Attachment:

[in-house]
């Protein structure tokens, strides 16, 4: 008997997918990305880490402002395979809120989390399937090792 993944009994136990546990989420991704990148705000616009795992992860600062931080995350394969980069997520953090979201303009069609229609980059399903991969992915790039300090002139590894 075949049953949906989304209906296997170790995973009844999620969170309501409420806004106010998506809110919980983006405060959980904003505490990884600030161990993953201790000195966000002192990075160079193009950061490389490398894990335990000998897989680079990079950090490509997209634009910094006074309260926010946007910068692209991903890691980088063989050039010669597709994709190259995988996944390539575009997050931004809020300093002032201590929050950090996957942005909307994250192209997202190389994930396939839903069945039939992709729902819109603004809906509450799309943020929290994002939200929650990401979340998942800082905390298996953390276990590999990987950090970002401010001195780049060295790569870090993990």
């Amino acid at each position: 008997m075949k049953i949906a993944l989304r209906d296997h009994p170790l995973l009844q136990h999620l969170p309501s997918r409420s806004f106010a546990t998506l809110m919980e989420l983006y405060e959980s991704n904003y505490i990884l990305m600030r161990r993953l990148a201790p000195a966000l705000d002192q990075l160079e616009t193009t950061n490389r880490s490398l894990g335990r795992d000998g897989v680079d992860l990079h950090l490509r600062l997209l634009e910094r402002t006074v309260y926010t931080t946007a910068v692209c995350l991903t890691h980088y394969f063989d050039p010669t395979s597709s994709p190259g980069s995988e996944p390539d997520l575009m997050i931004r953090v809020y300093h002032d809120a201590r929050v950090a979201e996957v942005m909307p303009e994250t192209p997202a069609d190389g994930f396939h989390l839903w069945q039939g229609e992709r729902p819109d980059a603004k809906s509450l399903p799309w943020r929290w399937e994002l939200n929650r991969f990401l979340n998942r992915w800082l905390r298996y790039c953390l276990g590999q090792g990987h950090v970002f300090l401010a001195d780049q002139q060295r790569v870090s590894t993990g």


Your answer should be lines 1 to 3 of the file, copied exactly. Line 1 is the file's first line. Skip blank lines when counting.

[in-house]
């Protein structure tokens, strides 16, 4: 008997997918990305880490402002395979809120989390399937090792 993944009994136990546990989420991704990148705000616009795992992860600062931080995350394969980069997520953090979201303009069609229609980059399903991969992915790039300090002139590894 075949049953949906989304209906296997170790995973009844999620969170309501409420806004106010998506809110919980983006405060959980904003505490990884600030161990993953201790000195966000002192990075160079193009950061490389490398894990335990000998897989680079990079950090490509997209634009910094006074309260926010946007910068692209991903890691980088063989050039010669597709994709190259995988996944390539575009997050931004809020300093002032201590929050950090996957942005909307994250192209997202190389994930396939839903069945039939992709729902819109603004809906509450799309943020929290994002939200929650990401979340998942800082905390298996953390276990590999990987950090970002401010001195780049060295790569870090993990």
């Amino acid at each position: 008997m075949k049953i949906a993944l989304r209906d296997h009994p170790l995973l009844q136990h999620l969170p309501s997918r409420s806004f106010a546990t998506l809110m919980e989420l983006y405060e959980s991704n904003y505490i990884l990305m600030r161990r993953l990148a201790p000195a966000l705000d002192q990075l160079e616009t193009t950061n490389r880490s490398l894990g335990r795992d000998g897989v680079d992860l990079h950090l490509r600062l997209l634009e910094r402002t006074v309260y926010t931080t946007a910068v692209c995350l991903t890691h980088y394969f063989d050039p010669t395979s597709s994709p190259g980069s995988e996944p390539d997520l575009m997050i931004r953090v809020y300093h002032d809120a201590r929050v950090a979201e996957v942005m909307p303009e994250t192209p997202a069609d190389g994930f396939h989390l839903w069945q039939g229609e992709r729902p819109d980059a603004k809906s509450l399903p799309w943020r929290w399937e994002l939200n929650r991969f990401l979340n998942r992915w800082l905390r298996y790039c953390l276990g590999q090792g990987h950090v970002f300090l401010a001195d780049q002139q060295r790569v870090s590894t993990g």